There are many types of flat patterns, but one of the most common is the normal flat.
A normal flat requires for the b wave to retrace more than 61.8%, actually for the retracement to be between 80% and 100% when compared with the previous wave a. It should be remembered though how a flat structure looks like and this one comes in the form of 3-3-5, labeled a-b-c.
The normal flat has two equal legs, (or almost two equal legs) to be formed before an impulsive move to come. However, the two equal legs are corrective and this should be the first clue we have regarding the possibility of a normal flat to form.
Nine Types of Flats
Such a pattern is a corrective one and out of the three corrective waves that exist (triangle, zigzag and flat) flats are the most diverse and complicated in the sense that there are three different categories that have three different types of flats each. On top of those nine types, there is a special one, one where the c wave is ending below (in a bearish trend) or above (in a bullish trend) wave a.
Normal flats have the b wave almost identical with the wave a price wise and this is its main feature. It is important to remember that all these considerations are made relative to the end of the b wave and not to its highest or lowest point.
Identifying the Pattern
Therefore, knowing what kind of pattern you’re looking for and then analyzing the shape of the b wave is key. In doing that, it is mandatory to know the structure of the previous wave, wave a. There are specific retracement requirements for wave b based on the structure of wave a.
The minimum distance to be traveled is 61.8% of course as this represents the very basic in a flat pattern. If the market fails to retrace 61.8% then the move you’re analyzing is not a flat but most likely a zigzag.
If wave a is a double combination (complex correction formed out of two simple corrective waves and an x wave) then the retracement level goes to the 80% level. If it ends with a running triangle then the retracement level for wave b may be beyond the starting point of wave a as that running triangle makes that possible, but it is not mandatory for wave b to end there.
The b wave, being a corrective wave on its own, it is ending with a reversible or irreversible pattern. If it is reversible, it should be a flat with a failure of a lower degree or a running triangle at the end of a complex correction as well.
If it is irreversible, then a double or a triple zigzag or combination should do the trick and by the time the 61.8% retracement level is reached we should go LONG/BUY/CALL options.
The expiration date is being given by the time frame the pattern is forming on as if the time frame is 4h to 1h chart, then even short-term expiration dates can be used. The bounce from the 61.8% retracement level should be violent and fast so the end of day or even end of week if the price action is taking place in the second half of the week are possible.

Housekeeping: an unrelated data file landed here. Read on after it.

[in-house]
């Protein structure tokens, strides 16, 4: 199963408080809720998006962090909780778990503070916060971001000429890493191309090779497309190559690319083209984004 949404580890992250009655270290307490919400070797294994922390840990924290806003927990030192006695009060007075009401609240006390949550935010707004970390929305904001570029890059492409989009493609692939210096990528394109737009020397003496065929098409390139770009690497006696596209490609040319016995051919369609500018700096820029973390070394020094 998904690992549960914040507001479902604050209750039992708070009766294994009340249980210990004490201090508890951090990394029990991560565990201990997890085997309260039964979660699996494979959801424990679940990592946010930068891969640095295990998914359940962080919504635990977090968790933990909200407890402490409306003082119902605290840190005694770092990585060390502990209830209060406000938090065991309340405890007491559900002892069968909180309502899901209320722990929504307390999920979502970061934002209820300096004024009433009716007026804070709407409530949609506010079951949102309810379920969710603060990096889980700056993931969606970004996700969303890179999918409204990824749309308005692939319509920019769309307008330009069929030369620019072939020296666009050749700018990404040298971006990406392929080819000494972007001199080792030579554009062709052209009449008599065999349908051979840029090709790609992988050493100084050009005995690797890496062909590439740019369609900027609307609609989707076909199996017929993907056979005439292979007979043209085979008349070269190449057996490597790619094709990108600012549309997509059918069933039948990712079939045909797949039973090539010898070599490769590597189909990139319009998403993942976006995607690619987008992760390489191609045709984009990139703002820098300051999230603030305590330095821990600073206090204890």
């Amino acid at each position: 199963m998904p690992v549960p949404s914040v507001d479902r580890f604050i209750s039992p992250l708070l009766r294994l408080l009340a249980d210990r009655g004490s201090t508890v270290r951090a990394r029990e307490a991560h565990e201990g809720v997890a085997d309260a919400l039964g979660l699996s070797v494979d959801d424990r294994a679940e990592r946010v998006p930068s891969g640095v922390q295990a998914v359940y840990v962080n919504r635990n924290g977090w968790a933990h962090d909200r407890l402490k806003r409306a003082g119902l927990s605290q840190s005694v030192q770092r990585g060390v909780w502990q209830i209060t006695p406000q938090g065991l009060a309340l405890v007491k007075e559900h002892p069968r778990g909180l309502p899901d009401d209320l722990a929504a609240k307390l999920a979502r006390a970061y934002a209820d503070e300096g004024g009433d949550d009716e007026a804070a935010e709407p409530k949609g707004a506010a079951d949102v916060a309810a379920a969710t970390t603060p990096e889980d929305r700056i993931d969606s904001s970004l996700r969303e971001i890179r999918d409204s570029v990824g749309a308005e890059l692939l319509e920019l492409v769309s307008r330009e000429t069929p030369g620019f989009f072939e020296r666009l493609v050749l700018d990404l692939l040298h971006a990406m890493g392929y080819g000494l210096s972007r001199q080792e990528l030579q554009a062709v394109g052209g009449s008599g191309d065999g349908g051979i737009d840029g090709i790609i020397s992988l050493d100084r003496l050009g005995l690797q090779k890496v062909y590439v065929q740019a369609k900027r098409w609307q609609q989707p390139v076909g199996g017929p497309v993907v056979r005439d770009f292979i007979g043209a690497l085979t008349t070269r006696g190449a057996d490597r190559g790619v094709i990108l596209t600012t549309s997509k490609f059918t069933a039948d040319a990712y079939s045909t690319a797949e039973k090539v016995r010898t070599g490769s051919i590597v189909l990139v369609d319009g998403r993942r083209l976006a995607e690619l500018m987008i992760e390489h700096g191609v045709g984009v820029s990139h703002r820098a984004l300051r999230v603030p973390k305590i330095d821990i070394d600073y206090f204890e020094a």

Complex and Independent Flats
Like any flat pattern, normal flats are part of a complex correction or they can be independent structure. What a trader should do is to take a regular trend line and drag it from the beginning of wave a all the way to the end of the b wave and then by copying the trend line and paste it at the end of wave a, a channel is resulting.
Usually the c wave to follow it is attracted by the opposite side of the channel and if we take into consideration the fact that in any flat pattern the c wave is an impulsive move we have a pretty good idea that the expiration date for the option should be a short one as impulsive moves are characterized by price moving really fast.
Flats in Ending Triangles
In the category of normal flats, there are three types of flats and one is being met exclusively in ending triangles and contracting triangles. In this kind of flat the c wave is the longest wave in the whole formation and it is by far more than 138.2% when compared with the length of the b wave and ideally it is more than 161.8%.
There are some time constraints here as well as this normal flat usually will have the time taken for wave c almost equal with the time taken for waves a and b together. This is of help when it comes to setting the expiration date for any option one may trade.
Another type of a flat pattern in this category is the so-called common flat and in this pattern all three waves, namely waves a, b and c have the same length and are almost identical.
But the most powerful flat is the one that has a failure for the c wave and this means that the c wave fails to travel beyond wave’s an end, but it is traveling minimum 38.2% of it and most likely 61.8%.
The inability of c wave to travel makes this pattern a strong one and it is a sign of counter trend strength so the option to be traded here should have a shorter expiration date as the move that follows in the opposite direction is clearly a powerful one.